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J Abnorm Psychol. 1994 May;103(2):231-40.

"Unconscious anxiety": phobic responses to masked stimuli.

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Department of Clinical Psychology, Uppsala University, Sweden.


We tested the hypothesis that an unconscious preattentive perceptual analysis of phobic stimuli is sufficient to elicit human fear responses. Selected snake- and spider-fearful Ss, as well as normal controls, were exposed to pictures of snakes, spiders, flowers, and mushrooms. A separate forced-choice recognition experiment established backward masking conditions that effectively precluded recognition of experimental stimuli both for fearful and nonfearful Ss. In the main experiment, these conditions were used to compare skin conductance responses (SCRs) to masked and nonmasked phobic and control pictures among fearful and nonfearful Ss. In support of the hypotheses, snake- and spider-fearful Ss showed elevated SCRs to snake and spider pictures as compared with neutral pictures and with responses of the nonfearful Ss under both masking conditions. Ratings of valence, arousal, and dominance indicated that the fearful Ss felt more negative, more aroused, and less dominant in relation to both masked and nonmasked phobic stimuli.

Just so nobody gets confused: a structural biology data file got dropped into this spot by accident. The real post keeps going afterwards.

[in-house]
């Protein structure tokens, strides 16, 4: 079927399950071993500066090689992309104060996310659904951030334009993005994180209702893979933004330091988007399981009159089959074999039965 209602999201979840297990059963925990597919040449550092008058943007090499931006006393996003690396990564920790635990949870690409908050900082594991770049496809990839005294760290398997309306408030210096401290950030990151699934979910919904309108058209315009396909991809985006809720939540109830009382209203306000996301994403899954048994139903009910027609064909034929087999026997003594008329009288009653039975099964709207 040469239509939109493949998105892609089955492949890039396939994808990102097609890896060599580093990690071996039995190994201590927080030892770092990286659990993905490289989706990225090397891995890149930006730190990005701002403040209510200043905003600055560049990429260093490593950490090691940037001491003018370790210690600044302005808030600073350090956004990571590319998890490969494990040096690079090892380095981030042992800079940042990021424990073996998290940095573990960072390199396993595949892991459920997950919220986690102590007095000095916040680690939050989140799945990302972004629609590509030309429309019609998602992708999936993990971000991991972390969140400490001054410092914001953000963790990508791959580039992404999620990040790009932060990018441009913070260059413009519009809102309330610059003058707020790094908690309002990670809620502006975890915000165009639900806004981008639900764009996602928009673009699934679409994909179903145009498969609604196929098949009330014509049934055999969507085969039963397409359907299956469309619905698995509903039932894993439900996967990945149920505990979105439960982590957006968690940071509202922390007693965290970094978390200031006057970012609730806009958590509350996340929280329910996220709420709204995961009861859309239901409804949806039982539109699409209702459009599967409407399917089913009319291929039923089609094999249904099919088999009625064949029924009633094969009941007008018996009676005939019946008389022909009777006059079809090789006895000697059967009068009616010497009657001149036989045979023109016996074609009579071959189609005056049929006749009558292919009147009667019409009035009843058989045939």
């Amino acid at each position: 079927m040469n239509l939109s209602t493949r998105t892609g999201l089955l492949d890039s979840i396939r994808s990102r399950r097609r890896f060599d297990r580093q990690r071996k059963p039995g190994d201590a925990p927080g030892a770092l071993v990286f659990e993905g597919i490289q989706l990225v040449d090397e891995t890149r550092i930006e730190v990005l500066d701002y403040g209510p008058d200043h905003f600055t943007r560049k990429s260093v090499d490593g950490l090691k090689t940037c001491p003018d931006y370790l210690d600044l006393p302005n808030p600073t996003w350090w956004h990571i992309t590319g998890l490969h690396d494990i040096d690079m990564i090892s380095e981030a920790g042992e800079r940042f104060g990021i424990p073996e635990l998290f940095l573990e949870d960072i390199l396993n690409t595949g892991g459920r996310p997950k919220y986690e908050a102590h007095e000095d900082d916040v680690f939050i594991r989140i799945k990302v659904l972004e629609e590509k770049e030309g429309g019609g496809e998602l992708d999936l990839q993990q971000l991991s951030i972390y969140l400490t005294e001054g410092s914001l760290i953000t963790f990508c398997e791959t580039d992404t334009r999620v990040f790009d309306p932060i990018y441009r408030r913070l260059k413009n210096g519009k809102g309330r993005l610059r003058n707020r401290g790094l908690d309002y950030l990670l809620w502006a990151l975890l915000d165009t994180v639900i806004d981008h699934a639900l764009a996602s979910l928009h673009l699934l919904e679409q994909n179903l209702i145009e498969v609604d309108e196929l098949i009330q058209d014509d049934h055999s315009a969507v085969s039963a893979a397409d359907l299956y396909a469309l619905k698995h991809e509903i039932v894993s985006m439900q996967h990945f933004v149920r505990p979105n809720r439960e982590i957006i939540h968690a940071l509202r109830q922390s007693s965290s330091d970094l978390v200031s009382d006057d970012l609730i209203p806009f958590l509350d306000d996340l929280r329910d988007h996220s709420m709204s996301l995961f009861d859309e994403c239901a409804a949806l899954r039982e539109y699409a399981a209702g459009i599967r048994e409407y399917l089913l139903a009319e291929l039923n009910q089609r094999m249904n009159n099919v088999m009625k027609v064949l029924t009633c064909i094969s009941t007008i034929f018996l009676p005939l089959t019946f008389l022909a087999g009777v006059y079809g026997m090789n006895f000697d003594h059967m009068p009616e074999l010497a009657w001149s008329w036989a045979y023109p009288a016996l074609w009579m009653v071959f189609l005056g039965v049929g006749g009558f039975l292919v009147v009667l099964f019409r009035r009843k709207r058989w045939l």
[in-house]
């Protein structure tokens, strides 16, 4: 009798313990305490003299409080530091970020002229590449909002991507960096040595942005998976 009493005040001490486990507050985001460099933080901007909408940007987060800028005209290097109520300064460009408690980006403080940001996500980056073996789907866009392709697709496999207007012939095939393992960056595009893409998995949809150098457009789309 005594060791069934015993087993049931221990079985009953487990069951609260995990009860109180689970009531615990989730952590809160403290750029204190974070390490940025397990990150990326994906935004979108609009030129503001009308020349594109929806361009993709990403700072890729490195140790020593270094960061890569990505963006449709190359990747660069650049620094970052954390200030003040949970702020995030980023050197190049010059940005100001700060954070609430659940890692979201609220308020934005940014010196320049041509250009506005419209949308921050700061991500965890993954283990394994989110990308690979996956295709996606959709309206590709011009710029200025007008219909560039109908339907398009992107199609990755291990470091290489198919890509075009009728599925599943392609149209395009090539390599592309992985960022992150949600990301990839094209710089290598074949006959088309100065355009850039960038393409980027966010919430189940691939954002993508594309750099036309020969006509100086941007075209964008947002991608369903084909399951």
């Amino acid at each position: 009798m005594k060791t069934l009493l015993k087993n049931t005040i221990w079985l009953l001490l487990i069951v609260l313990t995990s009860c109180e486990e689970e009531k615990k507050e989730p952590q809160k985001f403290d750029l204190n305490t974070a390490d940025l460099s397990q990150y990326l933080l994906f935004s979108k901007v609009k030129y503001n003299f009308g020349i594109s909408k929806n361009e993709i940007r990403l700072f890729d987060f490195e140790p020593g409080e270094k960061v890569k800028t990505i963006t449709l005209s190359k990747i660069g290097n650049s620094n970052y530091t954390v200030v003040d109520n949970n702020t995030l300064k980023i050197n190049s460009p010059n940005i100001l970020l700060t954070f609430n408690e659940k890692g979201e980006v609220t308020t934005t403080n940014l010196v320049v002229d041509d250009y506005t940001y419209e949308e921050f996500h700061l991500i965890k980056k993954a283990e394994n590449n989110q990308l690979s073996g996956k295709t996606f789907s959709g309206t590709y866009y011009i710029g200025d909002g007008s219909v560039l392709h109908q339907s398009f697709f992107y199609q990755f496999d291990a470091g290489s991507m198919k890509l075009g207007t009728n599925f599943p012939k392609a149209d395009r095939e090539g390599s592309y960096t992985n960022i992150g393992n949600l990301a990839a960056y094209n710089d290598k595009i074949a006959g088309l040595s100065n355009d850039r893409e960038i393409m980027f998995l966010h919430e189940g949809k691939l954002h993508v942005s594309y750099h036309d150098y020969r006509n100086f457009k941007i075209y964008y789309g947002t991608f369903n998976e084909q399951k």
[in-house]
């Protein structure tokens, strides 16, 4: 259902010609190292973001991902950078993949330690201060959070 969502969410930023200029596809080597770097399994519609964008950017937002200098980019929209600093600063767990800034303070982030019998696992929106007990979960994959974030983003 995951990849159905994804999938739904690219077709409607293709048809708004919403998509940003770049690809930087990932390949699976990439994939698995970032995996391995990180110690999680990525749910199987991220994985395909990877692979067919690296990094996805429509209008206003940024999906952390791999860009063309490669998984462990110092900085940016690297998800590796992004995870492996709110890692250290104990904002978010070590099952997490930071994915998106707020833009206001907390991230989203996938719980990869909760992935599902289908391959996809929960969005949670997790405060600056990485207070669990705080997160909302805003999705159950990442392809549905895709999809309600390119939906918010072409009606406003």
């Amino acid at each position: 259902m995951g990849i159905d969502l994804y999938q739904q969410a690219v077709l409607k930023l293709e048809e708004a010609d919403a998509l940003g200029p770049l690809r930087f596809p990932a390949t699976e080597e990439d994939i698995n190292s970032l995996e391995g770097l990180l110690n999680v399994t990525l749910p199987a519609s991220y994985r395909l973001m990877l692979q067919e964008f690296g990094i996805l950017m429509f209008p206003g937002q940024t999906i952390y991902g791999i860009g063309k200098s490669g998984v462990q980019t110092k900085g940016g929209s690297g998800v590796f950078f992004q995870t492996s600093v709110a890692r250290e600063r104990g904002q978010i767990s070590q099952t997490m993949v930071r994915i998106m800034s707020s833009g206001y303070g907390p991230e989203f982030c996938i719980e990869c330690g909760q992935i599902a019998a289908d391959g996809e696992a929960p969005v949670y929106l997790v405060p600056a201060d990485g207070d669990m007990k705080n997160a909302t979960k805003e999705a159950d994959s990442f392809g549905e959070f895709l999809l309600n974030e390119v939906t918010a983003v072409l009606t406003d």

[Indexed for MEDLINE]

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